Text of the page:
After lots of thinking and long discussions, we ultimately decided to have the amniocentesis done. This was a very hard decision because there was a higher chance of a miscarriage that we were afraid to take. But we really needed to know for sure what we were dealing with. Thankfully, when we went into the doctor's office for the procedure the next day, there were no complications. We were told that it would take approximately ten days to get the complete results back, but preliminary results would be available for our appointment with the genetic counselor the following week.

The days preceding our appointment were very exhausting. We cried so much but we were also still in shock and somewhat in denial. Although we knew this had to be happening for a reason, the anger we felt was so intense. It was so frightening to know that our baby could pass away at any time. And if he or she lived through birth, the agonizing scenarios were endless. Our visit to the geneticist was much needed to get all the facts straight in our minds so we could start making informed decisions about our baby's care. Deep down, we had no doubt that our baby did have Trisomy 18. The doctor in Boston was so sure of it and they are not called specialists for nothing.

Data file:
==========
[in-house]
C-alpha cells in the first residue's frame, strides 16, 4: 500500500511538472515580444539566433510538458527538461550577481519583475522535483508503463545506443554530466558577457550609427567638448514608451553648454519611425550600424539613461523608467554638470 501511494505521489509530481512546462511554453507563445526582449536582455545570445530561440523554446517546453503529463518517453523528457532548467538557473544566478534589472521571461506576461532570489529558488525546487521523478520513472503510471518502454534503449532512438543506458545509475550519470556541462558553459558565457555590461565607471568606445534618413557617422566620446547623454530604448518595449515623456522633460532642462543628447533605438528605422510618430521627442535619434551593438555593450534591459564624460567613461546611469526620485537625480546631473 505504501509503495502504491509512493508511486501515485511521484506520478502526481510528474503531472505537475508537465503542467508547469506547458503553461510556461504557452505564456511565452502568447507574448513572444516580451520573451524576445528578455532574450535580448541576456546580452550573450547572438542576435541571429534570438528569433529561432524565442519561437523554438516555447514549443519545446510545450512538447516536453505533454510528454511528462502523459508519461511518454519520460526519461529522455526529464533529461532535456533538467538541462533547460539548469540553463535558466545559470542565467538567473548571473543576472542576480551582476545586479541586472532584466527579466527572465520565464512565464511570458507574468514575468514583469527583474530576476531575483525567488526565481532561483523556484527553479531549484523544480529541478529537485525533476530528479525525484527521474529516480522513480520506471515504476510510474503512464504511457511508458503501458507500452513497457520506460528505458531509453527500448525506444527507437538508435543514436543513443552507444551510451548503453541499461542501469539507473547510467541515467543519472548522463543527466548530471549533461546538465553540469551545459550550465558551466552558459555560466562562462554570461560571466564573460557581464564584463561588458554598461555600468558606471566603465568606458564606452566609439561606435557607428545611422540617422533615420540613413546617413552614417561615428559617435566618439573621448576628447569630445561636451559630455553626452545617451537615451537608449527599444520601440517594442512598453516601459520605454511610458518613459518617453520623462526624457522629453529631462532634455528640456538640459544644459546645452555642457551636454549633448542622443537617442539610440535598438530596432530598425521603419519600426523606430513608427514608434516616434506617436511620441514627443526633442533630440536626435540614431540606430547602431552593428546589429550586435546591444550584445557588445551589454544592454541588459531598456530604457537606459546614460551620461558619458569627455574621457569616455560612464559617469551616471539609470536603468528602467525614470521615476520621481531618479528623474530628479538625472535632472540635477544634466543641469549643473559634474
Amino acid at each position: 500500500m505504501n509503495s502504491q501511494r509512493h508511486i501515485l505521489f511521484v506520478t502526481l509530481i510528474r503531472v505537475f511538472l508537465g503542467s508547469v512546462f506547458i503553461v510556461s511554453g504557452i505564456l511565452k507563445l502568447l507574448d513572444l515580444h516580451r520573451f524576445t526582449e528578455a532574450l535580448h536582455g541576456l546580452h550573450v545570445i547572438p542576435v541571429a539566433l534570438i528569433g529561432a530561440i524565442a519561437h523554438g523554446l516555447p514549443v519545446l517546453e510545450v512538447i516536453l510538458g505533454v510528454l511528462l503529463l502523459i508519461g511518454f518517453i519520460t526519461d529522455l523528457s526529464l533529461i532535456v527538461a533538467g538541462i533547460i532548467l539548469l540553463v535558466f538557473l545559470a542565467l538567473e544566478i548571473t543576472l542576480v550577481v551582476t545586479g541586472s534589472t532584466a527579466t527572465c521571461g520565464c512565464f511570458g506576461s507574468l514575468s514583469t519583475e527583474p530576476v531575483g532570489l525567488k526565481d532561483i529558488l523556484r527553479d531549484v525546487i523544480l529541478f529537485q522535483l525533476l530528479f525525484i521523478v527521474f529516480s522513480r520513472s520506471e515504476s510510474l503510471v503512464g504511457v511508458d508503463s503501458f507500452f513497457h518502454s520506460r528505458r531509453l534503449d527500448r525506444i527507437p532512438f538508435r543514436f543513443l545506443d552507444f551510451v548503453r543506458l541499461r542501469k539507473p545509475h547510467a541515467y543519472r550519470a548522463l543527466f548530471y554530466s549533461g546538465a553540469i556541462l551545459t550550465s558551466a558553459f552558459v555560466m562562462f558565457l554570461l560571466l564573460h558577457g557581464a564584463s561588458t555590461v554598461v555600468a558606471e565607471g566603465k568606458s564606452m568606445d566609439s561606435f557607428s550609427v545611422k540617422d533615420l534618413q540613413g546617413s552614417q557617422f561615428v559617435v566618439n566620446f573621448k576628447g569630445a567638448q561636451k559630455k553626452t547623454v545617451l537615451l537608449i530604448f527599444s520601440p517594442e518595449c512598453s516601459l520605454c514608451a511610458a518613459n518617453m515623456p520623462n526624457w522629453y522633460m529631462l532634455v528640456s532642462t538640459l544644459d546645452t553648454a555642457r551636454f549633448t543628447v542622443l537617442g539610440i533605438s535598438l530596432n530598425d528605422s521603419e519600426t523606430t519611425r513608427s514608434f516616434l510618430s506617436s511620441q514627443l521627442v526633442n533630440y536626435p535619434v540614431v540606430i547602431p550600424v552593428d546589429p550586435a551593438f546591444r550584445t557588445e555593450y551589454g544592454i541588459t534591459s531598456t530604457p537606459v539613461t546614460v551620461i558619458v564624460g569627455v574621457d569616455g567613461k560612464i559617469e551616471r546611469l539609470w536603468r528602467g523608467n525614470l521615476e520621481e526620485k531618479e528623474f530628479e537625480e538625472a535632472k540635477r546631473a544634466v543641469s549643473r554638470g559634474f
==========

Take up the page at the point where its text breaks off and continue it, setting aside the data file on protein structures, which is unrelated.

Finally, the day of our appointment came. At this point, what we already knew was starting to sink in. As we expected, the preliminary results from the amniocentesis proved to be consistent with full Trisomy 18. After speaking to the geneticist for over two hours, we learned so much about the impact of chromosomes and the disorder itself. We also learned of all the different things that we could expect as a result of this illness. We were reassured that nothing we did or could have done caused this for our baby. Thank God because we never would have been able to forgive ourselves. We were sent home with a whole bunch of reading material and fact sheets to review. Also, from the amniocentesis results, we decided to find out the gender of our baby. We felt that we wanted to know our baby the most we could while it was still possible. We wanted to be more personal and call our baby by name.